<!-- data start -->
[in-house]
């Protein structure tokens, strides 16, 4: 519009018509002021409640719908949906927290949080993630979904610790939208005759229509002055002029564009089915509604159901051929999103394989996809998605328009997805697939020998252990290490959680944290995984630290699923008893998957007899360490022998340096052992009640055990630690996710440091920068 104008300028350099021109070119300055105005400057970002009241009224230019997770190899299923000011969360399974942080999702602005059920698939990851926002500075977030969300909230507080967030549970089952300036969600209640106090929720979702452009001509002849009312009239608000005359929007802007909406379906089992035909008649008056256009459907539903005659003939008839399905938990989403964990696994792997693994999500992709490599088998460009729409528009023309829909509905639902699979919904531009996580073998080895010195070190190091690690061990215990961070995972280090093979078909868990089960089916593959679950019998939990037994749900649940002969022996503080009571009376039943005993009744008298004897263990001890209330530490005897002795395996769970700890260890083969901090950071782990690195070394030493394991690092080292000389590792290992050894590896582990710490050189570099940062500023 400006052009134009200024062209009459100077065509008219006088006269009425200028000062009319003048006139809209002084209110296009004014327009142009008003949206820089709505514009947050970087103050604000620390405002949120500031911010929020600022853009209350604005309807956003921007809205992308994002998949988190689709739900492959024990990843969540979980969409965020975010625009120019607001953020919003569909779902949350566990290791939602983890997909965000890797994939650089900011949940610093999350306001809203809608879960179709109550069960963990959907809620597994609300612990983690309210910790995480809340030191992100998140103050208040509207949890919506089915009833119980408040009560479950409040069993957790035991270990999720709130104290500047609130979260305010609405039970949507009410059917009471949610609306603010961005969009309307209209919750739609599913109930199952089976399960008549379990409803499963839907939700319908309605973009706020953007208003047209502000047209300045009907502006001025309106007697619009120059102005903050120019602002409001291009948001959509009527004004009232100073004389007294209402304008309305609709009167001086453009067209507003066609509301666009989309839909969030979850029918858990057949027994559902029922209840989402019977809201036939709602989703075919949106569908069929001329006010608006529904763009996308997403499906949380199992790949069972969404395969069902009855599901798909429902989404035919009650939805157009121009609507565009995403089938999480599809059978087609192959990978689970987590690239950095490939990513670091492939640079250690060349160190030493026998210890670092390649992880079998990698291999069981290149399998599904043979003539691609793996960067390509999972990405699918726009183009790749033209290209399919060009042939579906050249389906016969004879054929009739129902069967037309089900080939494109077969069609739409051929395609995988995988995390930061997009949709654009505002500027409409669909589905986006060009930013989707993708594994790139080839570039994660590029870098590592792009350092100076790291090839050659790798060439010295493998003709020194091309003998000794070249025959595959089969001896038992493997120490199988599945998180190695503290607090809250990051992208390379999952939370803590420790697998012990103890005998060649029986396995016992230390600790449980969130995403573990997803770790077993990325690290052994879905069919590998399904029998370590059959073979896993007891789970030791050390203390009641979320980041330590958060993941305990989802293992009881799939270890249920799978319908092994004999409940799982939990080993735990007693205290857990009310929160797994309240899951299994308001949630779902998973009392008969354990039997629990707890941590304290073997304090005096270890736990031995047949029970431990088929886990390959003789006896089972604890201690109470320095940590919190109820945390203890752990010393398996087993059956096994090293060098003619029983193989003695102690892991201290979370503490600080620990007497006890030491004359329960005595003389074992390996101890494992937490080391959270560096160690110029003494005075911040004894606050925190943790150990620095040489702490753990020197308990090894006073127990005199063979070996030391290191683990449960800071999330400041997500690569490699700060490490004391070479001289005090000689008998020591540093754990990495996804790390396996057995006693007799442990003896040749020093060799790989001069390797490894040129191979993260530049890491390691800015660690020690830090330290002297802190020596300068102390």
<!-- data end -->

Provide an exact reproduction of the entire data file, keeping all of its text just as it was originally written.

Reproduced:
[in-house]
């Protein structure tokens, strides 16, 4: 519009018509002021409640719908949906927290949080993630979904610790939208005759229509002055002029564009089915509604159901051929999103394989996809998605328009997805697939020998252990290490959680944290995984630290699923008893998957007899360490022998340096052992009640055990630690996710440091920068 104008300028350099021109070119300055105005400057970002009241009224230019997770190899299923000011969360399974942080999702602005059920698939990851926002500075977030969300909230507080967030549970089952300036969600209640106090929720979702452009001509002849009312009239608000005359929007802007909406379906089992035909008649008056256009459907539903005659003939008839399905938990989403964990696994792997693994999500992709490599088998460009729409528009023309829909509905639902699979919904531009996580073998080895010195070190190091690690061990215990961070995972280090093979078909868990089960089916593959679950019998939990037994749900649940002969022996503080009571009376039943005993009744008298004897263990001890209330530490005897002795395996769970700890260890083969901090950071782990690195070394030493394991690092080292000389590792290992050894590896582990710490050189570099940062500023 400006052009134009200024062209009459100077065509008219006088006269009425200028000062009319003048006139809209002084209110296009004014327009142009008003949206820089709505514009947050970087103050604000620390405002949120500031911010929020600022853009209350604005309807956003921007809205992308994002998949988190689709739900492959024990990843969540979980969409965020975010625009120019607001953020919003569909779902949350566990290791939602983890997909965000890797994939650089900011949940610093999350306001809203809608879960179709109550069960963990959907809620597994609300612990983690309210910790995480809340030191992100998140103050208040509207949890919506089915009833119980408040009560479950409040069993957790035991270990999720709130104290500047609130979260305010609405039970949507009410059917009471949610609306603010961005969009309307209209919750739609599913109930199952089976399960008549379990409803499963839907939700319908309605973009706020953007208003047209502000047209300045009907502006001025309106007697619009120059102005903050120019602002409001291009948001959509009527004004009232100073004389007294209402304008309305609709009167001086453009067209507003066609509301666009989309839909969030979850029918858990057949027994559902029922209840989402019977809201036939709602989703075919949106569908069929001329006010608006529904763009996308997403499906949380199992790949069972969404395969069902009855599901798909429902989404035919009650939805157009121009609507565009995403089938999480599809059978087609192959990978689970987590690239950095490939990513670091492939640079250690060349160190030493026998210890670092390649992880079998990698291999069981290149399998599904043979003539691609793996960067390509999972990405699918726009183009790749033209290209399919060009042939579906050249389906016969004879054929009739129902069967037309089900080939494109077969069609739409051929395609995988995988995390930061997009949709654009505002500027409409669909589905986006060009930013989707993708594994790139080839570039994660590029870098590592792009350092100076790291090839050659790798060439010295493998003709020194091309003998000794070249025959595959089969001896038992493997120490199988599945998180190695503290607090809250990051992208390379999952939370803590420790697998012990103890005998060649029986396995016992230390600790449980969130995403573990997803770790077993990325690290052994879905069919590998399904029998370590059959073979896993007891789970030791050390203390009641979320980041330590958060993941305990989802293992009881799939270890249920799978319908092994004999409940799982939990080993735990007693205290857990009310929160797994309240899951299994308001949630779902998973009392008969354990039997629990707890941590304290073997304090005096270890736990031995047949029970431990088929886990390959003789006896089972604890201690109470320095940590919190109820945390203890752990010393398996087993059956096994090293060098003619029983193989003695102690892991201290979370503490600080620990007497006890030491004359329960005595003389074992390996101890494992937490080391959270560096160690110029003494005075911040004894606050925190943790150990620095040489702490753990020197308990090894006073127990005199063979070996030391290191683990449960800071999330400041997500690569490699700060490490004391070479001289005090000689008998020591540093754990990495996804790390396996057995006693007799442990003896040749020093060799790989001069390797490894040129191979993260530049890491390691800015660690020690830090330290002297802190020596300068102390």